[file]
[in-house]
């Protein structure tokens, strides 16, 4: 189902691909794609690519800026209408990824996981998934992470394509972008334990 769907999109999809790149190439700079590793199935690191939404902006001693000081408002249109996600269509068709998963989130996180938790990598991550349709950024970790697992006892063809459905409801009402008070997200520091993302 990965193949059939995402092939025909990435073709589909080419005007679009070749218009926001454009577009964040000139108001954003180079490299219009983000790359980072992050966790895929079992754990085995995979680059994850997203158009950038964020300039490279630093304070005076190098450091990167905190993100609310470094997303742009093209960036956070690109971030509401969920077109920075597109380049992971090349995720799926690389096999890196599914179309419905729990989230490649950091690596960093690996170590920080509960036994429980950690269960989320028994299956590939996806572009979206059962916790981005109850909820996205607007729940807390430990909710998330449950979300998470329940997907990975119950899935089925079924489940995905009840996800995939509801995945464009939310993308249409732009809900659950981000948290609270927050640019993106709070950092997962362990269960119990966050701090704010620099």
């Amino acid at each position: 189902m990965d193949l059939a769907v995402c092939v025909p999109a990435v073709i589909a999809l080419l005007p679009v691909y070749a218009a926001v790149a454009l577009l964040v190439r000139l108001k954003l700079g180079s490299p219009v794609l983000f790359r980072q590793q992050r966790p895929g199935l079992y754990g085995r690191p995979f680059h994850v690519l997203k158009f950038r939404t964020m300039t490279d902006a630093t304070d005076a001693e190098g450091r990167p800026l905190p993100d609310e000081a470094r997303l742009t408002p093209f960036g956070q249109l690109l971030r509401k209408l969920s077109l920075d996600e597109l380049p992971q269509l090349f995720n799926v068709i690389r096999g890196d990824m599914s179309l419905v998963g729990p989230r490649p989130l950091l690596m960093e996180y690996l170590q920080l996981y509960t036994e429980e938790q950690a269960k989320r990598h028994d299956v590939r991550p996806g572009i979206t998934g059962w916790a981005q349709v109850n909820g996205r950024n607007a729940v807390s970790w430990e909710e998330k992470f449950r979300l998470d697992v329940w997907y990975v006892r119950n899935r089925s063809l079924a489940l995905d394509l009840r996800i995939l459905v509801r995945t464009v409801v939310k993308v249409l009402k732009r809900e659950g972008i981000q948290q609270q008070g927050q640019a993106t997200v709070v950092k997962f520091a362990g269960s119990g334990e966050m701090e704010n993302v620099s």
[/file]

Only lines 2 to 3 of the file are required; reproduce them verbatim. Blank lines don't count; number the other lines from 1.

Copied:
């Protein structure tokens, strides 16, 4: 189902691909794609690519800026209408990824996981998934992470394509972008334990 769907999109999809790149190439700079590793199935690191939404902006001693000081408002249109996600269509068709998963989130996180938790990598991550349709950024970790697992006892063809459905409801009402008070997200520091993302 990965193949059939995402092939025909990435073709589909080419005007679009070749218009926001454009577009964040000139108001954003180079490299219009983000790359980072992050966790895929079992754990085995995979680059994850997203158009950038964020300039490279630093304070005076190098450091990167905190993100609310470094997303742009093209960036956070690109971030509401969920077109920075597109380049992971090349995720799926690389096999890196599914179309419905729990989230490649950091690596960093690996170590920080509960036994429980950690269960989320028994299956590939996806572009979206059962916790981005109850909820996205607007729940807390430990909710998330449950979300998470329940997907990975119950899935089925079924489940995905009840996800995939509801995945464009939310993308249409732009809900659950981000948290609270927050640019993106709070950092997962362990269960119990966050701090704010620099």
């Amino acid at each position: 189902m990965d193949l059939a769907v995402c092939v025909p999109a990435v073709i589909a999809l080419l005007p679009v691909y070749a218009a926001v790149a454009l577009l964040v190439r000139l108001k954003l700079g180079s490299p219009v794609l983000f790359r980072q590793q992050r966790p895929g199935l079992y754990g085995r690191p995979f680059h994850v690519l997203k158009f950038r939404t964020m300039t490279d902006a630093t304070d005076a001693e190098g450091r990167p800026l905190p993100d609310e000081a470094r997303l742009t408002p093209f960036g956070q249109l690109l971030r509401k209408l969920s077109l920075d996600e597109l380049p992971q269509l090349f995720n799926v068709i690389r096999g890196d990824m599914s179309l419905v998963g729990p989230r490649p989130l950091l690596m960093e996180y690996l170590q920080l996981y509960t036994e429980e938790q950690a269960k989320r990598h028994d299956v590939r991550p996806g572009i979206t998934g059962w916790a981005q349709v109850n909820g996205r950024n607007a729940v807390s970790w430990e909710e998330k992470f449950r979300l998470d697992v329940w997907y990975v006892r119950n899935r089925s063809l079924a489940l995905d394509l009840r996800i995939l459905v509801r995945t464009v409801v939310k993308v249409l009402k732009r809900e659950g972008i981000q948290q609270q008070g927050q640019a993106t997200v709070v950092k997962f520091a362990g269960s119990g334990e966050m701090e704010n993302v620099s």